Quote for the new year

Here’s a famous New Yorker cartoon:

On The Internet, Nobody Knows You're A Dog

I’ve always loved that quote, and toss it around like it’s a Little Person at an Irish bar in March. On the Internet, you see, you get a fresh start. Your zits, your second head, all that stuff are suddenly irrelevant to anyone reading your words. And it’s your words that count, right? The stuff that comes out of your head and how you present it to the world, which has no idea that you’re a monkey in a lab or my cat Sam typing on my computer while I’m at work. He’s surprisingly articulate for a housecat. In fact I dictated this post to him over the phone this afternoon. He’s a lovely, gorgeous specimen of feline grace, power and intellect. But I digress…

The idea that you are what you make of yourself, through the power of your intellect… gah! It’s life changing! America is famous for the idea that you can be whatever you want to be. But you still came from somewhere, you’re still pasty and weak, you’re still a Dangerous Young Black Male. You have to Overcome.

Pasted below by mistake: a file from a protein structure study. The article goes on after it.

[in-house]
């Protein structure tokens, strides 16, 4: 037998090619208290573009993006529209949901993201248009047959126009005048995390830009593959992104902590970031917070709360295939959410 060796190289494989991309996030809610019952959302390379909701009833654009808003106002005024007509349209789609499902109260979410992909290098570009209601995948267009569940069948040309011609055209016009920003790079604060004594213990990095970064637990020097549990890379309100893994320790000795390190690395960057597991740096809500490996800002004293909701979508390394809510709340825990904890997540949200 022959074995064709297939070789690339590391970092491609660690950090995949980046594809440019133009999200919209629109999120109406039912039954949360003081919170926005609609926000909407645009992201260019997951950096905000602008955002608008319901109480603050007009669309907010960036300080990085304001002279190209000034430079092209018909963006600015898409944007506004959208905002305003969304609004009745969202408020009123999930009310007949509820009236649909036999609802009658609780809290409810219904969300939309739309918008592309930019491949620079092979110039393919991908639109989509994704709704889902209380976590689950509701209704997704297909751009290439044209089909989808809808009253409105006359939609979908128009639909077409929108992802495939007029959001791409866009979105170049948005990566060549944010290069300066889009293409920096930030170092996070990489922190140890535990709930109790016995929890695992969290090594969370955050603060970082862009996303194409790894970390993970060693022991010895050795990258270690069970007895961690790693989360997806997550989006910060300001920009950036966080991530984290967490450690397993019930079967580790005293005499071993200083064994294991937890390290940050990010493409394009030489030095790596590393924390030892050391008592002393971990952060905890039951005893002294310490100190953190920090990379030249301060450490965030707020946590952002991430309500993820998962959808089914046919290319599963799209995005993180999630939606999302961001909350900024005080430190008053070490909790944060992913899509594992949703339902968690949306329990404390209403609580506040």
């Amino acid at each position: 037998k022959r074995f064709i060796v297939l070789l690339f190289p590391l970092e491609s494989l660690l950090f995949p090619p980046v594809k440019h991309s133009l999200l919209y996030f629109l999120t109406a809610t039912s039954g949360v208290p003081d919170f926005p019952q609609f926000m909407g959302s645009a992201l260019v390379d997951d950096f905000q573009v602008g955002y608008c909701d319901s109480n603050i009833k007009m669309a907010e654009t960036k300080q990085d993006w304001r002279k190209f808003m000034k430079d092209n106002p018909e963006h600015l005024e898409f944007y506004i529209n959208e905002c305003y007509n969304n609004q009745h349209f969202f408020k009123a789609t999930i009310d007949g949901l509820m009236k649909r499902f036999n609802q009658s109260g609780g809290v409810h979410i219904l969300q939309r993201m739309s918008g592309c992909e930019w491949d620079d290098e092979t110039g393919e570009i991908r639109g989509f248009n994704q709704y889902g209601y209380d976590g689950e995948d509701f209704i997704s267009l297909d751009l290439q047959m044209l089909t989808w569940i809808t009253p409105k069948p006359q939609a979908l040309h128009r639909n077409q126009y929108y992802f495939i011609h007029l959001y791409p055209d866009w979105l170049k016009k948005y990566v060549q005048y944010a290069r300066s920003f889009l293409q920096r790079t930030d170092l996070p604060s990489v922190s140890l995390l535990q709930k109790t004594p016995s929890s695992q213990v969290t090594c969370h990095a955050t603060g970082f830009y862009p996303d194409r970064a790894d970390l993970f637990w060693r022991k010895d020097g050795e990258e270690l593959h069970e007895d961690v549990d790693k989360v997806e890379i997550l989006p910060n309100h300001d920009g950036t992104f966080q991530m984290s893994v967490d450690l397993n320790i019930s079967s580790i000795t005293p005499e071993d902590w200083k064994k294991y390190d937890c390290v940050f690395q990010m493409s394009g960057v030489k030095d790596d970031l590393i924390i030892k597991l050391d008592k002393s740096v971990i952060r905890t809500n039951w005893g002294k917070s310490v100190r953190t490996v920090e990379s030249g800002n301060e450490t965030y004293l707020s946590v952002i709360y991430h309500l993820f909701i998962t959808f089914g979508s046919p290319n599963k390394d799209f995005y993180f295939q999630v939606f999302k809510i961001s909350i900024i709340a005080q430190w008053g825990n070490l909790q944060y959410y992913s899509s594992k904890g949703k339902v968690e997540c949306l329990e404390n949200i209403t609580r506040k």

On the Internet none of that matters. Of course, some people have their sense of self so closely tied to some external “thing” that they have trouble breaking free. You meet them in a chat room, you’re on there as “joesmith99” and they’re “johndoe63” and five minutes later they call you racist… they’re still in their meatspace box. They need to let go and embrace the ether.

If you can keep your own head from falling into your offline past or present, you can have as many fresh starts as you want. You can be the new kid moving to town every day of the week if you want. You can even just wipe the slate clean without changing your identity– new name, same person, most people will get it and screw those who refuse to. You’ve turned over a new lease on life.

And you can pick whatever name you want! A login, a username, a handle, a screen name, if you’ve ever used old-school IRC it’s a “nick.” But you get to pick it. It’s not an alias, you’re not “Also Known As” this thing, it’s a New You. It didn’t have to come from some incident, it doesn’t have to reflect your physical body, you don’t have to be “Shorty” or “Red.” Hell I know a guy whose nick is “_”. It’s an empty shell with a name on it, waiting for you to fill it with whatever personality you choose. And if you screw up and fill it with a dickhead, you can kill it off like a guest star on CSI. Next week: Dennis Franz gets killed in a convoluted dog park insurance scam.

Growing up, nobody really called me “JB” and they certainly (*scoff*) never called me “A1phab3t.” Which is hard to pronounce in real life, if you’re not 1337 like me. So to most of my online peeps I’m JB, and infrequently (mostly on my other blog) “A1phie.”